By Craig Martin
A short, shady trip up the Neblina’s Trail offers a quiet getaway close to town. The trail traverses under tall pines and is a cool trip even on a summer afternoon. The area was relatively untouched by the Cerro Grande fire, although the stream channel is choked with debris from floods following that fire and the Las Conchas fire. Tall, orange cliffs flank the canyon, and the trip ends in a narrows where cliffbush thrives in a thick stand.
The origin of the trail’s name is rather foggy, and it is likely applied to the wrong trail — for which I am to blame. Neblina is Spanish for mist, but I can find no written record of how the trail received that name. Perhaps it was someone’s name, hence the name usually has an apostrophe s. Neblina’s Trail can be found in Dorothy Hoard’s Los Alamos Outdoors, applied to a trail climbing through an unnamed canyon just to the west of Cabra Canyon. That trail was also considered part of the Cabra Loop Trail, and the name Neblina’s Trail was rarely used. In the aftermath of floods following the Cerro Grande fire in 2000, we moved the western entrance to the Cabra Loop Trail out of the unnamed canyon. But when I stumbled along the social trail heading up the next canyon to the west, I mistakenly thought it was Dorothy’s Neblina’s Trail. When the Santa Fe National Forest permitted a Youth Conservation Corps crew to upgrade the trail, my use of Neblina’s Trail stuck.
Finding the Trailhead: From the intersection of Diamond and Trinity, head north toward the high school and golf course on Diamond Drive. In 2 miles, turn left onto Range Road. In 0.3 miles, just past the entrance to Guaje Pines Cemetery park in the small parking area on the left.
The Trail: You’re not quite at the Neblina’s Trail yet. Head north on a rutted dirt road that parallels the cemetery fence along the edge of ponderosa pine woods. In a few minutes, drop into the Rendija Canyon drainage.
Just across the stream channel, turn right on an unmarked trail where the Perimeter Trail heads left. In a minute, you’ll see the sign at the start of the Neblina’s Trail.
Cross the gravel in the stream channel and climb a low ramp to head up the canyon. The canyon here is wide, with coyote willows along the channel and sloping canyon sides reaching up to orange cliffs of Bandelier tuff. The trail skirts along the channel, traversing through ponderosa pine forest.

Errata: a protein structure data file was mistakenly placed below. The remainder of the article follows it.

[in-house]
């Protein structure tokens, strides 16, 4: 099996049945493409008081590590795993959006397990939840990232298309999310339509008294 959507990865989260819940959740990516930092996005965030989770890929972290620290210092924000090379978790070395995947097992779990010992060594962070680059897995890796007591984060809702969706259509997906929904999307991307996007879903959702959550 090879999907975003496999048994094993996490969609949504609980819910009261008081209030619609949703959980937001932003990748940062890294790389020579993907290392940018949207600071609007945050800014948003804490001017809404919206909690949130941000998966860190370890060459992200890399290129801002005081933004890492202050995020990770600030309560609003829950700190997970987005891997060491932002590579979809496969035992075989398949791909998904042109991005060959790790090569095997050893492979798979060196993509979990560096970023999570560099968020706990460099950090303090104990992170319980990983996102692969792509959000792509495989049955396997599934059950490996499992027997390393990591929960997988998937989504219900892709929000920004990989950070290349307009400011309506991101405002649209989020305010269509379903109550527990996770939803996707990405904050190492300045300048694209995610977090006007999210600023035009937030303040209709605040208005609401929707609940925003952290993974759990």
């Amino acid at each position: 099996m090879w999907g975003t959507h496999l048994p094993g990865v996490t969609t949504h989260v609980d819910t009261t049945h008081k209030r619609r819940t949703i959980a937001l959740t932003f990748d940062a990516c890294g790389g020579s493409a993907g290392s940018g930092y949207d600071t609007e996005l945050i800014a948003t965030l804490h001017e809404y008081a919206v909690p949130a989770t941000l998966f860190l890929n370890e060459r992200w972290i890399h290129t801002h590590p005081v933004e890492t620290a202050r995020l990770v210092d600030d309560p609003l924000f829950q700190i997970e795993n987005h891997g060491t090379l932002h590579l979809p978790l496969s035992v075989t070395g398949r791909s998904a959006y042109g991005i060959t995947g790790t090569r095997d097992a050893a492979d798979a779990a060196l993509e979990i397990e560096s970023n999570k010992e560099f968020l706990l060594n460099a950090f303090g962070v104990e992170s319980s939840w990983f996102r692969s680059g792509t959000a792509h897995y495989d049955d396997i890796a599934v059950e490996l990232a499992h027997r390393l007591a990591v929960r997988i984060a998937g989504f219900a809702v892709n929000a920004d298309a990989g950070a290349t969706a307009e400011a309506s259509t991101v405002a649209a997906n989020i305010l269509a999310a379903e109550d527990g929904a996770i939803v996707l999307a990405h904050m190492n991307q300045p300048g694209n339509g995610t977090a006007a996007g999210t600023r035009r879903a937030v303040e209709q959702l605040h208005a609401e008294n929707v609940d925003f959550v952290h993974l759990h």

After a few minutes, the canyon abruptly narrows and the pines become denser. In summer, this section of the trail is always shady and cool.
The trail winds between boulders as it heads up the canyon. In March, watch for the pinkish white balls of Arizona valerian bloom in the shadiest spots.
Cross and re-cross the stream channel, which is choked with boulders and logs brought down canyon by post-fire floods. About a half mile from the start of the trail, approach the canyon narrows on a long ramp constructed by the YCC.
You might want to turn around at the top of the ramp as the trail suddenly drops steeply back to the canyon floor. Then the trail ends about 100 feet upstream. Return to the parking area by the same route.
Extensions: It is possible, but difficult, to climb out of the canyon near the end of the trail. It is a short, steep scramble up the steep slope to the left to reach the Upper Guaje Canyon Trail, which is the old road heading north from the cemetery. Don’t try this if you don’t have good route-finding skills.
The Mystery of Neblina’s Trail, Added March 15, 2021:
One thing I’ve learned while writing about local history for the past 20 years is that if there’s a mystery behind some fact, there is someone who knows the answer. State the mystery in print and hope that it finds a way to that knowing person.
So it is with the origin of the name Neblina’s Trail. Shortly after my trail blog about the trail was published on the PEEC website, I received an email from White Rock resident Corry Clinton explaining how the trail got its name.
Corry rides horses and has ridden them locally for a long time. A few years back, she and other residents sponsored annual 50-mile endurance rides that took riders over the rough terrain north of Los Alamos to the summit of Caballo Mountain and back. Corry and the others would spend a couple of months doing trail maintenance to clear the trails before the endurance ride.
At the time, Corry had a horse named Neblina. “She was 7/8 Arab, 1/8 Morgan, and she was kind of a holy terror: fast, tireless, very forward, competitive, and of amazing stamina,” Corry said in her email. One weekend Neblina decided to take a slightly different route home, heading down the drainage just west of Cabra Canyon. Because no one knew of a name for that trail, they, and their trail-user friends, began calling it Neblina’s Trail.
Yes, today’s Neblina’s Trail is in the wrong place, but the name of the dark, spunky horse lives on. Thanks to Corry for sharing the story!